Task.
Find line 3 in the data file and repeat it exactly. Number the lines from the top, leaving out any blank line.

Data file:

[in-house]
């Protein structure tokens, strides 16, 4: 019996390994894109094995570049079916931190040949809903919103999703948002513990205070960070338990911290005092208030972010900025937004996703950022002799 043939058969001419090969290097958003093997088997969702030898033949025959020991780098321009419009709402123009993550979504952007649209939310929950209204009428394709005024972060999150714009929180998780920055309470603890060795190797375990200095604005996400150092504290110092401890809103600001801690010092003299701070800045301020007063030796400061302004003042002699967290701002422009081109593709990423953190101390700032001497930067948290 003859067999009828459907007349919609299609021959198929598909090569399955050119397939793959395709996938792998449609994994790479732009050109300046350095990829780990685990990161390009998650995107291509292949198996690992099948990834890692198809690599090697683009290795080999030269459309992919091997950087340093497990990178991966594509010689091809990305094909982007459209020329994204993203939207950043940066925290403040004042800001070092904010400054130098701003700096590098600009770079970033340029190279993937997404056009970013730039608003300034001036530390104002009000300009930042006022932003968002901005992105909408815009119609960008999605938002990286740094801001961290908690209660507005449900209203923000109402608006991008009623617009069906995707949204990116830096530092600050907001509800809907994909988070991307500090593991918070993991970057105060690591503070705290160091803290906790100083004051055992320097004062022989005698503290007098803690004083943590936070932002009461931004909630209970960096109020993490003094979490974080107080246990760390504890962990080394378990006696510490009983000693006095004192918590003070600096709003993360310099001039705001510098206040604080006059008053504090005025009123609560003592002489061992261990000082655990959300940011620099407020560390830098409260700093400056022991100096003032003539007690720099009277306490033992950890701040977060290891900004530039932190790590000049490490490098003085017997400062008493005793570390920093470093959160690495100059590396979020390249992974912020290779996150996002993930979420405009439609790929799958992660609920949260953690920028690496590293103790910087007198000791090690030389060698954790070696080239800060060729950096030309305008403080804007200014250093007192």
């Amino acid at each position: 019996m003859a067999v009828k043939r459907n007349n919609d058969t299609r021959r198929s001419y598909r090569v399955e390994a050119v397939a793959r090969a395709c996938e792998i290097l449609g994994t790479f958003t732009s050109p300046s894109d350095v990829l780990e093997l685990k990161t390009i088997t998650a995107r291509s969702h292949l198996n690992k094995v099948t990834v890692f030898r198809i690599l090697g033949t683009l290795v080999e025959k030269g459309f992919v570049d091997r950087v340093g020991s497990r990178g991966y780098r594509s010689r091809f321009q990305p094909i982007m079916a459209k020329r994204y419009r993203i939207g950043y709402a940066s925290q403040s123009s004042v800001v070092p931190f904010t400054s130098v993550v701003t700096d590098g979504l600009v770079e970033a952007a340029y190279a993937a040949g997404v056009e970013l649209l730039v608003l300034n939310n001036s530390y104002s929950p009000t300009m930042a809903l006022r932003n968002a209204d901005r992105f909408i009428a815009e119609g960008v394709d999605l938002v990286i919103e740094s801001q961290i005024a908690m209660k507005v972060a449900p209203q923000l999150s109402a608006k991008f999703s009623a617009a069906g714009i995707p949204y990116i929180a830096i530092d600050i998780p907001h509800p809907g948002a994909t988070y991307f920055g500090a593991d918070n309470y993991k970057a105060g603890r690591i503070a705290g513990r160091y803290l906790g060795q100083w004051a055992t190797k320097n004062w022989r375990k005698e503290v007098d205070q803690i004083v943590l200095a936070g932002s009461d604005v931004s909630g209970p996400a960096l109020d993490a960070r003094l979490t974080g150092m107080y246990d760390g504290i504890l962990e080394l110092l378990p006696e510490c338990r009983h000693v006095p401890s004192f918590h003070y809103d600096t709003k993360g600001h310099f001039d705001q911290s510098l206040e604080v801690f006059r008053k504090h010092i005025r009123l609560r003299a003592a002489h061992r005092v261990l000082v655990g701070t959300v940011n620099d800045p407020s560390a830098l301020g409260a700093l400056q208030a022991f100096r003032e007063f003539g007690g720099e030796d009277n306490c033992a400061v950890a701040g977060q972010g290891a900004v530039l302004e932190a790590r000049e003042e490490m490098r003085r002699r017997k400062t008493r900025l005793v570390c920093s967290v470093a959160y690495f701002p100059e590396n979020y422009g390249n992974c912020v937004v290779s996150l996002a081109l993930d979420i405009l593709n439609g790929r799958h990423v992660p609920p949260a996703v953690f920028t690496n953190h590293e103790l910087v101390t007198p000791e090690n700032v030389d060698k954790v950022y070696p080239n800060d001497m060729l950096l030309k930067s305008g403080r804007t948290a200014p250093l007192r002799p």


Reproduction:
């Amino acid at each position: 019996m003859a067999v009828k043939r459907n007349n919609d058969t299609r021959r198929s001419y598909r090569v399955e390994a050119v397939a793959r090969a395709c996938e792998i290097l449609g994994t790479f958003t732009s050109p300046s894109d350095v990829l780990e093997l685990k990161t390009i088997t998650a995107r291509s969702h292949l198996n690992k094995v099948t990834v890692f030898r198809i690599l090697g033949t683009l290795v080999e025959k030269g459309f992919v570049d091997r950087v340093g020991s497990r990178g991966y780098r594509s010689r091809f321009q990305p094909i982007m079916a459209k020329r994204y419009r993203i939207g950043y709402a940066s925290q403040s123009s004042v800001v070092p931190f904010t400054s130098v993550v701003t700096d590098g979504l600009v770079e970033a952007a340029y190279a993937a040949g997404v056009e970013l649209l730039v608003l300034n939310n001036s530390y104002s929950p009000t300009m930042a809903l006022r932003n968002a209204d901005r992105f909408i009428a815009e119609g960008v394709d999605l938002v990286i919103e740094s801001q961290i005024a908690m209660k507005v972060a449900p209203q923000l999150s109402a608006k991008f999703s009623a617009a069906g714009i995707p949204y990116i929180a830096i530092d600050i998780p907001h509800p809907g948002a994909t988070y991307f920055g500090a593991d918070n309470y993991k970057a105060g603890r690591i503070a705290g513990r160091y803290l906790g060795q100083w004051a055992t190797k320097n004062w022989r375990k005698e503290v007098d205070q803690i004083v943590l200095a936070g932002s009461d604005v931004s909630g209970p996400a960096l109020d993490a960070r003094l979490t974080g150092m107080y246990d760390g504290i504890l962990e080394l110092l378990p006696e510490c338990r009983h000693v006095p401890s004192f918590h003070y809103d600096t709003k993360g600001h310099f001039d705001q911290s510098l206040e604080v801690f006059r008053k504090h010092i005025r009123l609560r003299a003592a002489h061992r005092v261990l000082v655990g701070t959300v940011n620099d800045p407020s560390a830098l301020g409260a700093l400056q208030a022991f100096r003032e007063f003539g007690g720099e030796d009277n306490c033992a400061v950890a701040g977060q972010g290891a900004v530039l302004e932190a790590r000049e003042e490490m490098r003085r002699r017997k400062t008493r900025l005793v570390c920093s967290v470093a959160y690495f701002p100059e590396n979020y422009g390249n992974c912020v937004v290779s996150l996002a081109l993930d979420i405009l593709n439609g790929r799958h990423v992660p609920p949260a996703v953690f920028t690496n953190h590293e103790l910087v101390t007198p000791e090690n700032v030389d060698k954790v950022y070696p080239n800060d001497m060729l950096l030309k930067s305008g403080r804007t948290a200014p250093l007192r002799p």